By Teresa Watanabe
Los Angeles Times.
A California congresswoman has announced plans to introduce federal legislation to toughen laws against what she called an epidemic of sexual assault on college campuses.
In an appearance at UC Berkeley last week, Rep. Jackie Speier (D-Hillsborough) said she would press for more aggressive action against sexual assault with increased funding for federal investigators, annual campus surveys and more comprehensive data on the outcomes of cases.
She also said she would seek to require universities to interview students who file complaints of sexual misconduct, addressing widespread concerns about inadequate investigations.
“The prevalence of sexual assault on campuses is an epidemic,” Speier said in an interview. “It’s going to take money, resources, enforcement and a dramatic change in the culture” to fix.
Speier met with media along with six UC Berkeley students who have filed complaints with the federal government against the university in the last year, alleging a failure to adequately handle their cases.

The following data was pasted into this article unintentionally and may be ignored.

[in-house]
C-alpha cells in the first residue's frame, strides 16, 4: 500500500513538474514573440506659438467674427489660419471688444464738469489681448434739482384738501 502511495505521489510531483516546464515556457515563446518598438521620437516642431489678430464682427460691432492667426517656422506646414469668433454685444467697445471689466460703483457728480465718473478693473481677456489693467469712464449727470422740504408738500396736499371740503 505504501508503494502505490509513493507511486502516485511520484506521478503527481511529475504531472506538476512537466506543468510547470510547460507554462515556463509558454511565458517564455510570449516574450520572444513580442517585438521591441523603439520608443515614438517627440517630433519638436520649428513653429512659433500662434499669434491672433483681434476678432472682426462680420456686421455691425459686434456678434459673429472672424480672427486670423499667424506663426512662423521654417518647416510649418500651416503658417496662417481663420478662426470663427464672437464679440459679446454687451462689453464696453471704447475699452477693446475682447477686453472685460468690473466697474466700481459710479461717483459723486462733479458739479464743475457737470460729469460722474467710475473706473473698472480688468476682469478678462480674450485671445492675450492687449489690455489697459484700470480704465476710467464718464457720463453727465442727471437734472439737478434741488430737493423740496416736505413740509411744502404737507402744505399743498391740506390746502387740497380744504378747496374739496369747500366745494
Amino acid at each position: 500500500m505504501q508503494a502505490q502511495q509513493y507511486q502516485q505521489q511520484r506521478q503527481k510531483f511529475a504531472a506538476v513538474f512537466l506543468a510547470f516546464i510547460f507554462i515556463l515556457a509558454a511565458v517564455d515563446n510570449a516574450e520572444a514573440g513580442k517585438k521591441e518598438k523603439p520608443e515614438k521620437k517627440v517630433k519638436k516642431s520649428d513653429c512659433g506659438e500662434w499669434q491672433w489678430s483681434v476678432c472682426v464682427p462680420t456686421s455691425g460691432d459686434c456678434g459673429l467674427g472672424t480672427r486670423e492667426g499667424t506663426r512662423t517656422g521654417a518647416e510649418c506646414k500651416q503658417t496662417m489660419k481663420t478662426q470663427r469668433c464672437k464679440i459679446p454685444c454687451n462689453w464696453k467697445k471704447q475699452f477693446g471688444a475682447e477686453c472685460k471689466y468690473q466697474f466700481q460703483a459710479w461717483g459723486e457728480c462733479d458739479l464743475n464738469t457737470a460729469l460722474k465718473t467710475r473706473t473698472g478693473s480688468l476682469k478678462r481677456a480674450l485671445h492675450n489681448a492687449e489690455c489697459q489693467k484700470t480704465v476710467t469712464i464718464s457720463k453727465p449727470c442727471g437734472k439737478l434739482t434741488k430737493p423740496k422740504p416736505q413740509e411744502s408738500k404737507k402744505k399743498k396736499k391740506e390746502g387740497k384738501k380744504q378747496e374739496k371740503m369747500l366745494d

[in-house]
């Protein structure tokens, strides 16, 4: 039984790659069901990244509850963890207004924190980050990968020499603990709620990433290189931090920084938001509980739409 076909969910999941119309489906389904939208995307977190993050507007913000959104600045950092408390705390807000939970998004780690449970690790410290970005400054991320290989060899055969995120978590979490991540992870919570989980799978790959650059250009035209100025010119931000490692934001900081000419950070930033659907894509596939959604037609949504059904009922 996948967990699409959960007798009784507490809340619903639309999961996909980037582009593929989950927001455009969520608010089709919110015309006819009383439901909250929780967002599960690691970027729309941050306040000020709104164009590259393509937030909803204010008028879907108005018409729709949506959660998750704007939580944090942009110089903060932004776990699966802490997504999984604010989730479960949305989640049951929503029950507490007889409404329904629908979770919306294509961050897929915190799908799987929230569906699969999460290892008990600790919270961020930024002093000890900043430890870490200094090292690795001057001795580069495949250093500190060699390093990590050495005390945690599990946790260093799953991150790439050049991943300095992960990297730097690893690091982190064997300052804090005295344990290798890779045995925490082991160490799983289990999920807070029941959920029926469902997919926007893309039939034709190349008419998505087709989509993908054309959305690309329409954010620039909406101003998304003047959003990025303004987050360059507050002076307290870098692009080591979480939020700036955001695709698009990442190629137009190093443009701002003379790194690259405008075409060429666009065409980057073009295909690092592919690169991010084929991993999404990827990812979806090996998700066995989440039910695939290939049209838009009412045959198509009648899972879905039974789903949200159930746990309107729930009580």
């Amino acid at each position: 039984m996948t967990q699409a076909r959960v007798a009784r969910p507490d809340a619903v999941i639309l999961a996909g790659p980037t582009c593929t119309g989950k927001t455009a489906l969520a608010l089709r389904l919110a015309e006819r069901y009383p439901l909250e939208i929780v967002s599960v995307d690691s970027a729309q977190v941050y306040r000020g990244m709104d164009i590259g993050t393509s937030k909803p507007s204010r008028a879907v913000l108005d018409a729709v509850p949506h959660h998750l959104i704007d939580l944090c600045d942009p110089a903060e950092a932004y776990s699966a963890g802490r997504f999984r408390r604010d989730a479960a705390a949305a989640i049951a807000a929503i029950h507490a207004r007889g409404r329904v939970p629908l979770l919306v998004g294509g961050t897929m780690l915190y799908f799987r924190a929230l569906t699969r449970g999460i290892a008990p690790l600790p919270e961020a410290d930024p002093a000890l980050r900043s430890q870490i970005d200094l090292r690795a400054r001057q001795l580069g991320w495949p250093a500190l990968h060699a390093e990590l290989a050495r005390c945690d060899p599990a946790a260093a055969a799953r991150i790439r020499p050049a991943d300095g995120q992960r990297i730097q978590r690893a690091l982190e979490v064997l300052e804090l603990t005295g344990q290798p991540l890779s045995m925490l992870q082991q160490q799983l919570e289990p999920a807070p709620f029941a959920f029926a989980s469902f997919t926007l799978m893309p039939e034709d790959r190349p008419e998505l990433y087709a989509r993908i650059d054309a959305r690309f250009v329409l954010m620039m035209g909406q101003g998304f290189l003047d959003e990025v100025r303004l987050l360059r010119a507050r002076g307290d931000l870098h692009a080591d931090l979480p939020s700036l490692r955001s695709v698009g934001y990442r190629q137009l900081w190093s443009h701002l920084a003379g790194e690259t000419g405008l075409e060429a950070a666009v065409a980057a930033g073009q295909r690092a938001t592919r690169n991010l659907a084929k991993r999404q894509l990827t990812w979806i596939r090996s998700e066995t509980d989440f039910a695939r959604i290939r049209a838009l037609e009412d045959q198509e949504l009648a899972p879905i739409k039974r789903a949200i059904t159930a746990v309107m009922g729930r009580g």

Sofie Karasek, a junior studying political economy, said she filed a complaint against a student leader she says sexually assaulted her during an off-campus trip in 2012.
But she said university officials never contacted her to take part in an investigation or to keep her posted on the progress of the case. She said she had to repeatedly reach out to officials for information and learned months later that the student leader had been put on disciplinary probation, given counseling and graduated early.
The U.S. Department of Education’s Office of Civil Rights is investigating the complaint charging that Berkeley officials mishandled sexual assault cases, the Oakland Tribune reported Friday.
Karasek said she and other students were encouraged, however, by a meeting Monday with UC Berkeley Chancellor Nicholas B. Dirks to convey their demands for stronger action.
Among other things, the students asked that a certified rape crisis counselor be provided to victims, that education about assaults be expanded beyond a focus on alcohol and that fraternities and sororities be targeted for additional outreach.